Here, we spice up some very traditional Thanksgiving staples in ways that are laughably simple yet utterly tasty. The ultimate test?! Your kids will love them too.

Here's to love, laughter and spice on the family table. Happy Thanksgiving!





Nutmeg sweet potatoes
6 months+, Toddler, Kid, Adult


Nutmeg’s touted health benefits include its antibacterial activity particularly for teeth, its ability to aid sleep and alleviate digestive distress. Nutmeg’s sweet, warm and lightly spicy qualities pair well with sweet potatoes and most winter squashes. Less is more when it comes to this spice – if ingested in very large quantities, it can cause unpleasant side effects like palpitations and sweating! – so use it with a light hand.

Serves 2 kids or 1 adult as a side dish

1 medium sweet potato peeled and chopped in large pieces if boiling, smaller pieces if steaming or pressure-cooking
2 teaspoons olive oil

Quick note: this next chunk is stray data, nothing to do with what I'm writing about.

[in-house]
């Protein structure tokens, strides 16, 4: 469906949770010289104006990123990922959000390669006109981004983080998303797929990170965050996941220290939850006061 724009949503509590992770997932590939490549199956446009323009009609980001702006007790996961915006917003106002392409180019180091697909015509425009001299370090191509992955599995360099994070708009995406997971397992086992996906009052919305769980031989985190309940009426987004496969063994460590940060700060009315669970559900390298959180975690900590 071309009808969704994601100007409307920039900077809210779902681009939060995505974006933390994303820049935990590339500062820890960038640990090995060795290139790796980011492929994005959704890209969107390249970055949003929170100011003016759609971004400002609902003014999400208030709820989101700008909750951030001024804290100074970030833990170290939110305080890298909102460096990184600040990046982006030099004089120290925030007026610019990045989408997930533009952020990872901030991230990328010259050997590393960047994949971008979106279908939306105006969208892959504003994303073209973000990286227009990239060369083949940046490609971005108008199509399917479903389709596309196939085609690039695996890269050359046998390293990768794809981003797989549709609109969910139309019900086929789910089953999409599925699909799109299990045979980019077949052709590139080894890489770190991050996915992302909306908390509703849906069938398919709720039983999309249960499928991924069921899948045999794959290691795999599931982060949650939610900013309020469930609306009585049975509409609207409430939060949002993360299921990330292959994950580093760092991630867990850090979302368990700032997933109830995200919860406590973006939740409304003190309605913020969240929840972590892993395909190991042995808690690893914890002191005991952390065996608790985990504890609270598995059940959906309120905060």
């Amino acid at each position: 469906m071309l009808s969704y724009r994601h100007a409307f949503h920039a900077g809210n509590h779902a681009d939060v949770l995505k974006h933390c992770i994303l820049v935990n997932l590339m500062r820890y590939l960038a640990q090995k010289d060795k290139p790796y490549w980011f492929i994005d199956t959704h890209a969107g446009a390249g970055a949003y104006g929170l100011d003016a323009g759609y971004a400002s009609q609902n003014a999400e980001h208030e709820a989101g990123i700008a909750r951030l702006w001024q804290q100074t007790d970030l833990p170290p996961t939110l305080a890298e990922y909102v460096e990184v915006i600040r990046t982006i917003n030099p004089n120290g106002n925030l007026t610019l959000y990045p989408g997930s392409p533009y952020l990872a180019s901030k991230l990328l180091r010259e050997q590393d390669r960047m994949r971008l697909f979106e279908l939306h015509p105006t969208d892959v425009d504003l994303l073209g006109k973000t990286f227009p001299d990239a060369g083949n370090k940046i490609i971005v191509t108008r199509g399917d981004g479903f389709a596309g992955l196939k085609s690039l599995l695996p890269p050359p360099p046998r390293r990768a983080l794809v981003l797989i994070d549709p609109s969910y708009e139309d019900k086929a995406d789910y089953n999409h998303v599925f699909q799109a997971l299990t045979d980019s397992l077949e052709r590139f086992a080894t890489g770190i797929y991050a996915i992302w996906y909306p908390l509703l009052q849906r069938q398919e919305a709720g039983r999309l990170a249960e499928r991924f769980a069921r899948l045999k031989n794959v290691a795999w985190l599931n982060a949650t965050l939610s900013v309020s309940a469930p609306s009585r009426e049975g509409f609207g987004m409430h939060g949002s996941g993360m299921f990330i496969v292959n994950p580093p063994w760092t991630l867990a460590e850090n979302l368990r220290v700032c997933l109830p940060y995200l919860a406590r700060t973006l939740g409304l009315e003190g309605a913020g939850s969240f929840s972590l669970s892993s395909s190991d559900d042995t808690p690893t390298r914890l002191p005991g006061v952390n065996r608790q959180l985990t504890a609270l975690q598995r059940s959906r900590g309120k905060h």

A pinch, about 1/8 teaspoon ground nutmeg
Water for steaming or boiling the potatoes
Salt to taste (optional)
Dollop of butter (optional)

Cook the potatoes until soft using your method of choice – steaming, pressure cooking or boiling. Drain, saving some water if you need a more liquid puree for younger babies.

Warm the oil in a pot over medium heat, add the cooked potatoes and nutmeg and sauté for 1 minute until the spice is cooked through. You can add salt for older kids and adults.

Puree, lightly mash or leave in pieces. You can amp up the mash with a dollop of butter. Serve as a side for Thanksgiving or year round with fish or chicken. Stir in soft tofu or fish poached in milk for a complete baby meal. 

Caraway Green Beans
12 months+, Toddler, Kid, Adult